There are some seriously hideous patterns for pyjamas in existence. I decided that I will just make pants for my husband as every full pattern I have found so far for men’s pyjamas was just too awful. I plan to then make some pyjamas for my nieces as practice for a top and pants. This way I should learn a few techniques such as waistbands, hems, collars, pockets and buttonholes.
I found some pretty cool flannelette and a very easy pyjama pants pattern, packed up my sewing machine and overlocker and reported to my sewing class.
Kathy introduced me to tracing fabric that you can put over a paper pattern, trace out your shape and then cut out so that you can keep your paper pattern intact and use it for other sizes later. She also introduced me to Frixion pens which can be used to mark your fabric as required and when you want to remove the texta, you just iron the fabric and it disappears! Pretty cool!
I cut out my pattern in the fabric I had bought and decided that I really like their tables. They are at the perfect height for pinning and cutting out!
I then learnt to overlock my fabric pieces and have so far sewn the two individual legs, complete with pocket. Next Saturday I will assemble the pants and commence my nieces’ pairs. I will get the kids pyjamas to the same point and have all the top pieces cut out and ready to be sewn.
Thanks must go to my husband for taking care of baby girl so that I can go to these classes. Of course she slept for the whole time for him, despite only giving me 45 mins during the daytime when I have her!
In my initial search for blogs and tutorials on how to sew, I stumbled across Tilly and the Buttons. This is a great blog with really clear, simple instructions and patterns. I really like her style which is vintage inspired.
Tilly has written a book called “Love at First Stitch” which goes through the absolute basics of sewing and includes small projects graduating in difficulty. If you purchase it direct from her website you get a signed copy.
Mine arrived in the post today and I am going to get working on something straight away!
Preparing myself for opinions about parenthood as I write this… Here goes!
My daughter is 4 months old and when she is really upset or I am settling her to sleep, nothing will calm her like a dummy. She instantly relaxes once she starts sucking on something and to ensure that I can get more than arms length away from her throughout the day to do such things as shower and use the bathroom, I substituted my finger for a dummy pretty early on.
When she doesn’t want it, however, she really doesn’t want it. The other night I awoke at 2am to the sound of it thumping on the floor as she threw it out of the cot.
I quickly built up a stash of dummies so that as one was thrown fell on the floor, I could quickly have another at hand. I found a little clip at the local supermarket that had a ribbon and some Velcro for holding the dummy and this has become my lifesaver and prevented our entire disposable income being spent on dummies but the clip is pretty ugly…
At the baby expo on the weekend I saw one stall selling dummy clips that used suspender clips and I thought “I could make that”. So off to Spotlight I went this morning and I discovered that they sold suspender clips! I started another project which meant that I had some scrap fabric and my husband has been working on a little project of his own which meant that he purchased a serious quantity of plastic press studs from eBay.
This is the result!
I think I will make a few in different colour schemes so that they can match baby girl’s outfits each day.
My next bag project is going to be “Melly’s Messenger Bag” for my husband.
It looks like this will fit his essential items that he takes to work each day into it pretty well – namely, his iPad.
Even though my husband is not averse to hot pink, I would love to use a fabric that is something a bit more unique and appropriate to him. Being an IT consultant with a science degree and a love of science fiction, I have been looking for appropriately geeky fabric to use on this bag.
I have found this great site called Spoonflower which will create fabric for you and that I can choose from other people’s designs! There is actually a “Geek” category on the site. The problem I am having is that I can’t decide which to go with!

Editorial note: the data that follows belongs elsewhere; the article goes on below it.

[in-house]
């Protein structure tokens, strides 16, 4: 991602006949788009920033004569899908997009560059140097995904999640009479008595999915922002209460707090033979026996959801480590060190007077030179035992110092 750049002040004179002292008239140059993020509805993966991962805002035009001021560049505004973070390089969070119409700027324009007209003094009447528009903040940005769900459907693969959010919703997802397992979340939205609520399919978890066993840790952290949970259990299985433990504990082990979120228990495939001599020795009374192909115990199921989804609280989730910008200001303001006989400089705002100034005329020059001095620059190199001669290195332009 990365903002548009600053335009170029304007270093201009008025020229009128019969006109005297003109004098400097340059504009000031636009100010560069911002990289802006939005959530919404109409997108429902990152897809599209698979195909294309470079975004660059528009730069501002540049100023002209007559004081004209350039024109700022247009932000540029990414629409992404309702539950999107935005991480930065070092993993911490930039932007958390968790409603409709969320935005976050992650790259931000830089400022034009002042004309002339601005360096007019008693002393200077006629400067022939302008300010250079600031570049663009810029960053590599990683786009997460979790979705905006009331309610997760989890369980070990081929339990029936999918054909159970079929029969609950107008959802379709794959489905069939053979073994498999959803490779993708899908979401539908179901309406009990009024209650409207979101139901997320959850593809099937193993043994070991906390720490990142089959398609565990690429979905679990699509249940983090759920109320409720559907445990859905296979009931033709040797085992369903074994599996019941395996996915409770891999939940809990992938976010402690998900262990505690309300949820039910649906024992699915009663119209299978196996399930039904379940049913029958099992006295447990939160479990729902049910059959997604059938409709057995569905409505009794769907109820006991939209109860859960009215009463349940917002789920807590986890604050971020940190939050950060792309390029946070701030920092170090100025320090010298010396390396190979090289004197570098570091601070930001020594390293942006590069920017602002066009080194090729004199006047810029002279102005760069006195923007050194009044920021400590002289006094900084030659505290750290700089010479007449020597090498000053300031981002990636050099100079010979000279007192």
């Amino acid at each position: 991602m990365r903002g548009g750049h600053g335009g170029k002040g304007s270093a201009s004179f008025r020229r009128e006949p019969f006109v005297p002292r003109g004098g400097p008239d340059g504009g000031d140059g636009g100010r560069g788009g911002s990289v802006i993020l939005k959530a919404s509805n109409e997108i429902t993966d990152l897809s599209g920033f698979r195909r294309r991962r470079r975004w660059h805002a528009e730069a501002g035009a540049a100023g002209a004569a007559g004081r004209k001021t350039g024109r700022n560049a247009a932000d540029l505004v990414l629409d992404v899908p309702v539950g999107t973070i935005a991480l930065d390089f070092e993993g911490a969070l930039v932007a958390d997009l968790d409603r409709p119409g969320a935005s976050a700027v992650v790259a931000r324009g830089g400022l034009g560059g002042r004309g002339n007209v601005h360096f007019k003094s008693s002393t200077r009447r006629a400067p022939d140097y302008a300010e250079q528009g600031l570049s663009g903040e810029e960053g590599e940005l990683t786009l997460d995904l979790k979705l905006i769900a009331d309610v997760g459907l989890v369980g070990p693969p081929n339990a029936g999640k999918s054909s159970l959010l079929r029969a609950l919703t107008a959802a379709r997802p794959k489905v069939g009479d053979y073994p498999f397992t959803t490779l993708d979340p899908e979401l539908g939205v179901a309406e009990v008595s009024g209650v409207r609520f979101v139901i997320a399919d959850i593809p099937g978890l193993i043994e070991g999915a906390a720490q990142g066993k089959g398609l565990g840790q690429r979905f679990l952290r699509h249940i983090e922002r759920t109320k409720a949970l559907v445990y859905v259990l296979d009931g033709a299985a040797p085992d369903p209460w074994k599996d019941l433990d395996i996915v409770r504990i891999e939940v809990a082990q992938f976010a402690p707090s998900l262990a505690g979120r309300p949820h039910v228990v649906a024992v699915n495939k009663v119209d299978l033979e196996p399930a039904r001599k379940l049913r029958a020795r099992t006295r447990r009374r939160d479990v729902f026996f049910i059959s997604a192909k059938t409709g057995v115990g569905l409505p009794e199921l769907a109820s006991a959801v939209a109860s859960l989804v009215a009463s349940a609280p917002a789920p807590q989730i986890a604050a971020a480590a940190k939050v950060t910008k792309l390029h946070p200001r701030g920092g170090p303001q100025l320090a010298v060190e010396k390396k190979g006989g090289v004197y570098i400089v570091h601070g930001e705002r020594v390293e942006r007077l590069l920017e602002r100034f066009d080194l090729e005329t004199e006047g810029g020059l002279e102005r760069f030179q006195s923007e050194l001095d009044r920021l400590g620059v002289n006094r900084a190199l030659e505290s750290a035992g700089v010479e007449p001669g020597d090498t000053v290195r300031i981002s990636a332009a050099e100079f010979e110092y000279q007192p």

Help me out here, dear readers! I put it to your vote.
Should I go with Dr Who, Star Wars, StarTrek, Lego or Tetris?
Comment a link to any particular designs that stand out to you that I should consider. It needs to be a home decor weight fabric like canvas.
You may remember that I purchased “Sew Cute to Carry” at the WA Craft Fair a few weeks ago. I had great fun heading to the Spotlight sale the following weekend when they had 40% off all fabric and I bought all that I needed to make my first bag.
All of the patterns in the book rated for their simplicity or lack thereof. Having learnt my lesson from high school sewing class, I chose one of the simplest in the book to start off with. It’s called the “Shopaholic Shopper”.
I found this Parisian themed red fabric at Spotlight so I then decided to stay with the French theme and have navy and white stripes instead of the yellow and red pattern. I chose canvas as my fabric as it should give the bag some strength.
The bag pattern called for the taupe pattern fabric to be used as the bag lining but I really like bag linings to be made of light colours so that you can see what is inside. There is nothing worse than black bag lining when you have a black wallet, black phone case, black glasses case and so on and so forth! I was devastated when Oroton changed their bag linings from cream to brown. For this reason, I decided to make my lining from more white canvas instead of the red Parisian print. It also seemed a waste of the nice red fabric!
I found making this bag to be relatively easy. I used baking paper to trace the pattern out of the book and then made a more permanent pattern out of calico. Then I did all my cutting out.
Then I simply constructed it as per the instructions and it started to look like it was supposed to pretty quickly! Excuse me in the photo – I do all my sewing after baby girl goes to bed each night so pyjamas are the order of the day!
As you can see, I had some assistance from Sushi!
I am almost finished but I bought polyester webbing instead of cotton as Spotlight didn’t have any cotton webbing in stock. Now that I have seen my almost finished product, I just can’t use the polyester webbing as it doesn’t feel right with the cotton canvas. I have ordered some cotton webbing from eBay so I will wait until it comes to finish the bag but here is where I am currently at.
Lessons learned from this project:
My top stitching is quite wobbly – I will be googling to find out the secret for sewing in a straight line.
I love my walking foot! A walking foot is something originally used for quilting but these days is often used for thick or difficult fabric. I had multiple layers and a fleece interface and it made sewing through that a breeze.
I really enjoyed making this!